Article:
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Canadian Journal of Infectious Diseases and Medical Microbiology
Volume 2017 (2017), Article ID 7868954, 9 pages
Research Article

Epidemiology and Outcomes in Critically Ill Patients with Human Immunodeficiency Virus Infection in the Era of Combination Antiretroviral Therapy

1Division of Infectious Diseases, Faculty of Medicine and Dentistry, University of Alberta, Edmonton, AB, Canada
2Department of Critical Care Medicine, Faculty of Medicine and Dentistry, University of Alberta, Edmonton, AB, Canada
3School of Public Health, University of Alberta, Edmonton, AB, Canada

Correspondence should be addressed to Wendy I. Sligl

Received 3 December 2016; Revised 30 January 2017; Accepted 8 February 2017; Published 27 February 2017

Academic Editor: Aim Hoepelman

Copyright © 2017 Shannon L. Turvey et al. This is an open access article distributed under the Creative Commons Attribution License, which permits unrestricted use, distribution, and reproduction in any medium, provided the original work is properly cited.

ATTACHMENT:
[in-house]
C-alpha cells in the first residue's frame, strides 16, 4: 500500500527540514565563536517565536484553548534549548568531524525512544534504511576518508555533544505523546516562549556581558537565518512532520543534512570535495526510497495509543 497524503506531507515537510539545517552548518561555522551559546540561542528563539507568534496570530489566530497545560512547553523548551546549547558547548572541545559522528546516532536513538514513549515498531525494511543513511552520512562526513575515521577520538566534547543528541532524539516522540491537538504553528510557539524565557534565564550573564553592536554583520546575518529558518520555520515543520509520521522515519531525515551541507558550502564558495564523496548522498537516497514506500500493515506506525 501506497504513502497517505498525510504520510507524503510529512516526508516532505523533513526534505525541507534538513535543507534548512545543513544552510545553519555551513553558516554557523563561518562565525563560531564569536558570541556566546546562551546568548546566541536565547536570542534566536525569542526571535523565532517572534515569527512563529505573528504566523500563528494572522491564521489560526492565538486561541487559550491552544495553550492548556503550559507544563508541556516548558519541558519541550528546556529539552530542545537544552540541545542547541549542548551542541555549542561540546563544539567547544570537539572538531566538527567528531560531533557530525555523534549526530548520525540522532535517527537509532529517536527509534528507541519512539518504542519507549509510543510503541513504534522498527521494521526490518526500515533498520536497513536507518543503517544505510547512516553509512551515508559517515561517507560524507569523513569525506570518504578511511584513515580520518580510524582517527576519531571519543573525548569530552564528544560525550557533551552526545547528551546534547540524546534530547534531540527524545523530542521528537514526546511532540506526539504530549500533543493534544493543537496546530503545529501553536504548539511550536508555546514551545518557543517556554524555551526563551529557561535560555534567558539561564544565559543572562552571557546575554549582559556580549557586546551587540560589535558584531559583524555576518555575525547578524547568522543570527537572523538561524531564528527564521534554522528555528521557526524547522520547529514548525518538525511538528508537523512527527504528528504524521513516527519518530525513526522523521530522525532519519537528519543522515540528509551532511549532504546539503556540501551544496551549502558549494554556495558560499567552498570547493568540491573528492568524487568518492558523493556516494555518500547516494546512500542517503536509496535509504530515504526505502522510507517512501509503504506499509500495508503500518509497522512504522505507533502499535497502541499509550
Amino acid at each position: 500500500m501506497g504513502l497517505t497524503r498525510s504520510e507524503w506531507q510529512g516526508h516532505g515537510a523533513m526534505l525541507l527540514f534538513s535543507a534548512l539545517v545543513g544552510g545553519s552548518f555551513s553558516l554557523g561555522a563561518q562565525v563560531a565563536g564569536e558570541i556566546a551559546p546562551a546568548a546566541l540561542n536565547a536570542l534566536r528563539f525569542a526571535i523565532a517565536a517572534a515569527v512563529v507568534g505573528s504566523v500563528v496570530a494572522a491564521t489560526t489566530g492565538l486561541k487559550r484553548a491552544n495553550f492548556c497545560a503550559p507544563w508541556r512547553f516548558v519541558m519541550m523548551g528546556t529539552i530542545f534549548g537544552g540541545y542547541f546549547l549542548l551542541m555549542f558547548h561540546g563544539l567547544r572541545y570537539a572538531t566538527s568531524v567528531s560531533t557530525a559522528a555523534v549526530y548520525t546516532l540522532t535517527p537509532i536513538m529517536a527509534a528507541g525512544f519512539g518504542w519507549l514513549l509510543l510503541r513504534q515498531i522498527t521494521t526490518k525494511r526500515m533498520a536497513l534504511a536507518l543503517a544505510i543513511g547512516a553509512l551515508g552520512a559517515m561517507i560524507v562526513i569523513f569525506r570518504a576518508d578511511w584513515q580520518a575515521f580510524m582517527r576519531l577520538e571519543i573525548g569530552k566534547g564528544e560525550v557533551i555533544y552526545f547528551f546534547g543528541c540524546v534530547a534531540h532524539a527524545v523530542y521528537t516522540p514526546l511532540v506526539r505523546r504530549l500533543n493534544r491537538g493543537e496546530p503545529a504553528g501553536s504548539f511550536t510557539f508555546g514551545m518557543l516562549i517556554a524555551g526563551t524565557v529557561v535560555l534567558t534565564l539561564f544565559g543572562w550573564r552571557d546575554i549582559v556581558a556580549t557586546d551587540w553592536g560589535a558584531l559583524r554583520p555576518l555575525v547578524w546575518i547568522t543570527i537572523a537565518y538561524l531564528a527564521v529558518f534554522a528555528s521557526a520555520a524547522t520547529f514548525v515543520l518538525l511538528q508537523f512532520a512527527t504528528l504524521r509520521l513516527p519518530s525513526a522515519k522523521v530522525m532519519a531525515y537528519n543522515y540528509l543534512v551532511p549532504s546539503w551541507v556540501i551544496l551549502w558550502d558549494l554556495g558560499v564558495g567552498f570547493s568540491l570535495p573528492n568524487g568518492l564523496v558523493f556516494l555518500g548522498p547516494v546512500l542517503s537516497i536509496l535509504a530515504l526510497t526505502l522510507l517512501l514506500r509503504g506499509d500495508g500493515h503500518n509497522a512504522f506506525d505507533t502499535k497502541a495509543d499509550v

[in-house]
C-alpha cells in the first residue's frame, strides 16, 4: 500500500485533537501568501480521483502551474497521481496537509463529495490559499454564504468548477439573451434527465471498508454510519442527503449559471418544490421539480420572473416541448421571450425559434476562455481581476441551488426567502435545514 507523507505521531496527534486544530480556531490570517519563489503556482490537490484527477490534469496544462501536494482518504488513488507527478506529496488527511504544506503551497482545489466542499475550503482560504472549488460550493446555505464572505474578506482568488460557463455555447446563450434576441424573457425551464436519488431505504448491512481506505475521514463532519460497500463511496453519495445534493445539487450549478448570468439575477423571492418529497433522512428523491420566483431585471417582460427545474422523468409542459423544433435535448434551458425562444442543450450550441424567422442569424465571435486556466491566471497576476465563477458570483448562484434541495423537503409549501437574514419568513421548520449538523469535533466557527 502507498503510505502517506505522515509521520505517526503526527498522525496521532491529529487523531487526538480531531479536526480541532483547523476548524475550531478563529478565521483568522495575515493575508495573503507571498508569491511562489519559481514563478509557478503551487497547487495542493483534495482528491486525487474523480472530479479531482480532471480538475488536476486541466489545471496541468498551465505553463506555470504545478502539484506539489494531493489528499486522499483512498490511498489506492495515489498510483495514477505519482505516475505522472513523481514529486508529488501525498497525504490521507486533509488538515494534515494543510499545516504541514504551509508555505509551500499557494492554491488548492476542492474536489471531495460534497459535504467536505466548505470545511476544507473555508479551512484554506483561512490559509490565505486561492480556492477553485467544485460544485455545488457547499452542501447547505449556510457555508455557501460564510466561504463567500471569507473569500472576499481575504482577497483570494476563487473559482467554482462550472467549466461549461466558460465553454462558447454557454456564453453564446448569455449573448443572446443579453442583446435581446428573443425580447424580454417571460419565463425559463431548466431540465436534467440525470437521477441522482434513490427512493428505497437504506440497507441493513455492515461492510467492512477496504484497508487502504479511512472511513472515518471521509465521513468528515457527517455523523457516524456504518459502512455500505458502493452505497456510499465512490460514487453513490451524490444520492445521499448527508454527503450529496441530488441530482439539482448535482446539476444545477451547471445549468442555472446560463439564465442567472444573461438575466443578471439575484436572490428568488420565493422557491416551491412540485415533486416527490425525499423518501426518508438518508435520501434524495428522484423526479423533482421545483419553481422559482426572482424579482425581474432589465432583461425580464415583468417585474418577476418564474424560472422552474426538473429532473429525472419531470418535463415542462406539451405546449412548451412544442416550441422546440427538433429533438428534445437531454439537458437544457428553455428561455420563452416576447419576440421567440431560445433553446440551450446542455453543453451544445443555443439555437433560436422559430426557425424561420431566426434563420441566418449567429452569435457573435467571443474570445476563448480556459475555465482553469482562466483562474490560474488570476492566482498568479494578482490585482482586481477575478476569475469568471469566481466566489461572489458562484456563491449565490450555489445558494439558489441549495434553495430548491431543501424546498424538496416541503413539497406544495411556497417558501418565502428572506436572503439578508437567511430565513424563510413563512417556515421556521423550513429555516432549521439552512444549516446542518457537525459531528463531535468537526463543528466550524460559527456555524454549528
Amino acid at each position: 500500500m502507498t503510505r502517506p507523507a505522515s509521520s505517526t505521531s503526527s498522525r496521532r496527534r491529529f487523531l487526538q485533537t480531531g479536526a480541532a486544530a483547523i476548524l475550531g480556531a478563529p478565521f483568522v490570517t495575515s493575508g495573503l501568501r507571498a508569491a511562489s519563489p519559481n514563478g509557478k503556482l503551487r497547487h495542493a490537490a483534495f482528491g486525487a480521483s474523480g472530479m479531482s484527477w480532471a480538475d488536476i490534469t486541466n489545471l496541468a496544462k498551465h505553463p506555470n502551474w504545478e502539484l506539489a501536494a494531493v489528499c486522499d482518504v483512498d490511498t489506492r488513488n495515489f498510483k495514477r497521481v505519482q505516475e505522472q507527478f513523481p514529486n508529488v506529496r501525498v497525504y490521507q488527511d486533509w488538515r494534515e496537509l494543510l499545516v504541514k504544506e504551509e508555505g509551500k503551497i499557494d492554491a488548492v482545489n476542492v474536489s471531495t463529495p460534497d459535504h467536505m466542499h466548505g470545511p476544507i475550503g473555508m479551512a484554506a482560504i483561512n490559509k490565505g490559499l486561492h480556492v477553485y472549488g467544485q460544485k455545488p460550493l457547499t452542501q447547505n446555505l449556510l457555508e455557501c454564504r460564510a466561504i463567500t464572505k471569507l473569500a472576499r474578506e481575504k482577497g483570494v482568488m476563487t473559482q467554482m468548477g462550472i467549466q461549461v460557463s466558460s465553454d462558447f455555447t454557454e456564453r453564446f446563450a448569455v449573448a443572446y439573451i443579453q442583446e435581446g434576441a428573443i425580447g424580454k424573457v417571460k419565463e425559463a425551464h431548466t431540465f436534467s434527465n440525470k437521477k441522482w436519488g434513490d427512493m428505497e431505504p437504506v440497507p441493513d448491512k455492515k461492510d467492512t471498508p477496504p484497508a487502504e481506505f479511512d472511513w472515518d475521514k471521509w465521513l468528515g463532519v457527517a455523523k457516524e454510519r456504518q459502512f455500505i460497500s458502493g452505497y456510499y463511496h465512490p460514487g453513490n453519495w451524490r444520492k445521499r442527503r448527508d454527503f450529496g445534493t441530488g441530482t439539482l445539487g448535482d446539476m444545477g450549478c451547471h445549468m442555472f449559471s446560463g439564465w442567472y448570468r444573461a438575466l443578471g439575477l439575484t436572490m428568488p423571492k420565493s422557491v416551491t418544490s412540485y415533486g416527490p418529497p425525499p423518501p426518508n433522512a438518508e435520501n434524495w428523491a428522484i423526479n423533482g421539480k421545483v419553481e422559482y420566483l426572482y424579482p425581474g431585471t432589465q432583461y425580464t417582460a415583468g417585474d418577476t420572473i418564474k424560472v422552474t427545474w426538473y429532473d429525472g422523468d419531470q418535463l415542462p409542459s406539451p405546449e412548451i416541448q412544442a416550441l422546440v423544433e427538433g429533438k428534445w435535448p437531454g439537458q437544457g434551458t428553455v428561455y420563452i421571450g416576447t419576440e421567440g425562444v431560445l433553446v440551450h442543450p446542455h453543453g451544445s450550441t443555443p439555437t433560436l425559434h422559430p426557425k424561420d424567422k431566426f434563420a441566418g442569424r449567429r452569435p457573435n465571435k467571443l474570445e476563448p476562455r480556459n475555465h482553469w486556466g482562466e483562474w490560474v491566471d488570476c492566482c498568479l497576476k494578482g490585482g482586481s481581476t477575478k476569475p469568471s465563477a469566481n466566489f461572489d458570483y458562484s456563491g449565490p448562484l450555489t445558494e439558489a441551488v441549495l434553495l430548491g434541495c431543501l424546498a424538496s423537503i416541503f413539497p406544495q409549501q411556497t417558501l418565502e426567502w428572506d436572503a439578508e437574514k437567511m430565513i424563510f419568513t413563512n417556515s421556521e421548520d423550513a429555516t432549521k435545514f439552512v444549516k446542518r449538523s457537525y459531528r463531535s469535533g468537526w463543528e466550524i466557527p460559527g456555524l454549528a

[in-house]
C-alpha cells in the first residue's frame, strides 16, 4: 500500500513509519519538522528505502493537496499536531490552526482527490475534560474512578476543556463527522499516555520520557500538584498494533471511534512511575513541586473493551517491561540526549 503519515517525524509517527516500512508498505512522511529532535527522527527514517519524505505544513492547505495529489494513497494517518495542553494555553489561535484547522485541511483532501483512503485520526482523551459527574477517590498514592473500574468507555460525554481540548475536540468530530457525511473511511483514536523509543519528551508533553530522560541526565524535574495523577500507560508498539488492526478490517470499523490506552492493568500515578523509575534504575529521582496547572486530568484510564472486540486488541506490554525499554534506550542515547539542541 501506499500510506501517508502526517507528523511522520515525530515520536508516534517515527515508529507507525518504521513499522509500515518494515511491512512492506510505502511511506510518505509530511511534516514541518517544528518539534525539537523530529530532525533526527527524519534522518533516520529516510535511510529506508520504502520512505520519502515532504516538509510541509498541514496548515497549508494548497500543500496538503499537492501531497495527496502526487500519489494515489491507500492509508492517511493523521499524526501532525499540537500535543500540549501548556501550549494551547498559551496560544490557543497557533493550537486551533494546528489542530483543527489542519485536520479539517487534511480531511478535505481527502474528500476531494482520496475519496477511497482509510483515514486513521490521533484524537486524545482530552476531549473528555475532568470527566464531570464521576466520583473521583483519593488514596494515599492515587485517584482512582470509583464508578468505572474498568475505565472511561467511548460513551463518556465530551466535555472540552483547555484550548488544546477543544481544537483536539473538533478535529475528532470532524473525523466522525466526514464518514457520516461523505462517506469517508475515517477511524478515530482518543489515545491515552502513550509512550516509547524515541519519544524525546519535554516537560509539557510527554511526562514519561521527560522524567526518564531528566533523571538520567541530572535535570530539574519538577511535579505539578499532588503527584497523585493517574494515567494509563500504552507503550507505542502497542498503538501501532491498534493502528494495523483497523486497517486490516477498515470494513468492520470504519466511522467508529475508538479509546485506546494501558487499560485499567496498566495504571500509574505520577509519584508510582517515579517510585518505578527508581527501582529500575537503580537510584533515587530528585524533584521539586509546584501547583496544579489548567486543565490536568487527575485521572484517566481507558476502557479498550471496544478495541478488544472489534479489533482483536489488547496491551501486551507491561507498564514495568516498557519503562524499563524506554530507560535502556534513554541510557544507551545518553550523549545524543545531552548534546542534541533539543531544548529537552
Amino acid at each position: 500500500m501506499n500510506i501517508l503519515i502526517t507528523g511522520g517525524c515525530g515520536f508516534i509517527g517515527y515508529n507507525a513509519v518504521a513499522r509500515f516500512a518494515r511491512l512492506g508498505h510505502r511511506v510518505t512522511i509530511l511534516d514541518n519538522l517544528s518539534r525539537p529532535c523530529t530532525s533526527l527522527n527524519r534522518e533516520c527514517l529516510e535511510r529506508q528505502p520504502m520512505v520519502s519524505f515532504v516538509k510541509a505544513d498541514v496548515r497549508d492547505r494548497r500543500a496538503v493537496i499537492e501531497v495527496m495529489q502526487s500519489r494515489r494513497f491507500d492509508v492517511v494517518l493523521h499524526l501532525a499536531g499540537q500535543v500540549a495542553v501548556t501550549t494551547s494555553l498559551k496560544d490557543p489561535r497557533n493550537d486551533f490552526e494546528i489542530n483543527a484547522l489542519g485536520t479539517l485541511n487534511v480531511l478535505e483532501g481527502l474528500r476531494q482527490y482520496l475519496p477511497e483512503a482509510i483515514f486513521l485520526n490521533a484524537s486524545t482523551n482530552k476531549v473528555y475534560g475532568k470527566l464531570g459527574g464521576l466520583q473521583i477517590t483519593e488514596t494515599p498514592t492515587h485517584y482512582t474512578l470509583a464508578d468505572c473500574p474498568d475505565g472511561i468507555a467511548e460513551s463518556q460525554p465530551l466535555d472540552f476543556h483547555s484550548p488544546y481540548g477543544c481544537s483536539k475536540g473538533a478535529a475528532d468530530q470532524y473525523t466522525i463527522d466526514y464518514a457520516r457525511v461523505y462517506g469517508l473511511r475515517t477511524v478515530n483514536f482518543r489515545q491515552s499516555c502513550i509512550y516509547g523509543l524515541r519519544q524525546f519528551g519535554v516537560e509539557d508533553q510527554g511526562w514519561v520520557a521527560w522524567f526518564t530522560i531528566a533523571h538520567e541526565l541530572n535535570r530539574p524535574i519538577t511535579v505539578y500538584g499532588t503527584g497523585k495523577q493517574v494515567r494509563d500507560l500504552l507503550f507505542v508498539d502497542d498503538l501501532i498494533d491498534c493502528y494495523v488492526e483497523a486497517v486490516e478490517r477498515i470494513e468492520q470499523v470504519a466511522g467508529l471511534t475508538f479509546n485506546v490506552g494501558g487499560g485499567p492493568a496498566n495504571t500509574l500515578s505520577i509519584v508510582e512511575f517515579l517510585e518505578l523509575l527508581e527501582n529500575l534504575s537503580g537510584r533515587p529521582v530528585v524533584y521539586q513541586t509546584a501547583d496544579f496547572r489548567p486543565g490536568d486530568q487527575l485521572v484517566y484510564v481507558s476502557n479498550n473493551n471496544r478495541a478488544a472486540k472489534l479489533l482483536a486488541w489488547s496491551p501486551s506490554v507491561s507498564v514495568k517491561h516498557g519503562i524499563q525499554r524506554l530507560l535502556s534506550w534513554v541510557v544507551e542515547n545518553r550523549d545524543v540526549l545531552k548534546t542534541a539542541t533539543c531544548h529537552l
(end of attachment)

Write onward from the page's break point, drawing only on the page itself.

Purpose. The impact of critical illness on survival of HIV-infected patients in the era of antiretroviral therapy remains uncertain. We describe the epidemiology of critical illness in this population and identify predictors of mortality. Materials and Methods. Retrospective cohort of HIV-infected patients was admitted to intensive care from 2002 to 2014. Patient sociodemographics, comorbidities, case-mix, illness severity, and 30-day mortality were captured. Multivariable Cox regression analyses were performed to identify predictors of mortality. Results. Of 282 patients, mean age was 44 years (SD 10) and 169 (59%) were male. Median (IQR) CD4 count and plasma viral load (PVL) were 125 cells/mm3 (30–300) and 28,000 copies/mL (110–270,000). Fifty-five (20%) patients died within 30 days. Factors independently associated with mortality included APACHE II score (adjusted hazard ratio [aHR] 1.12; 95% CI 1.08–1.16; ), cirrhosis (aHR 2.30; 95% CI 1.12–4.73; ), coronary artery disease (aHR 6.98; 95% CI 2.20–22.13; ), and duration of HIV infection (aHR 1.07 per year; 95% CI 1.02–1.13; ). CD4 count and PVL were not associated with mortality. Conclusions. Mortality from an episode of critical illness in HIV-infected patients remains high but appears to be driven by acute illness severity and HIV-unrelated comorbid disease rather than degree of immune suppression.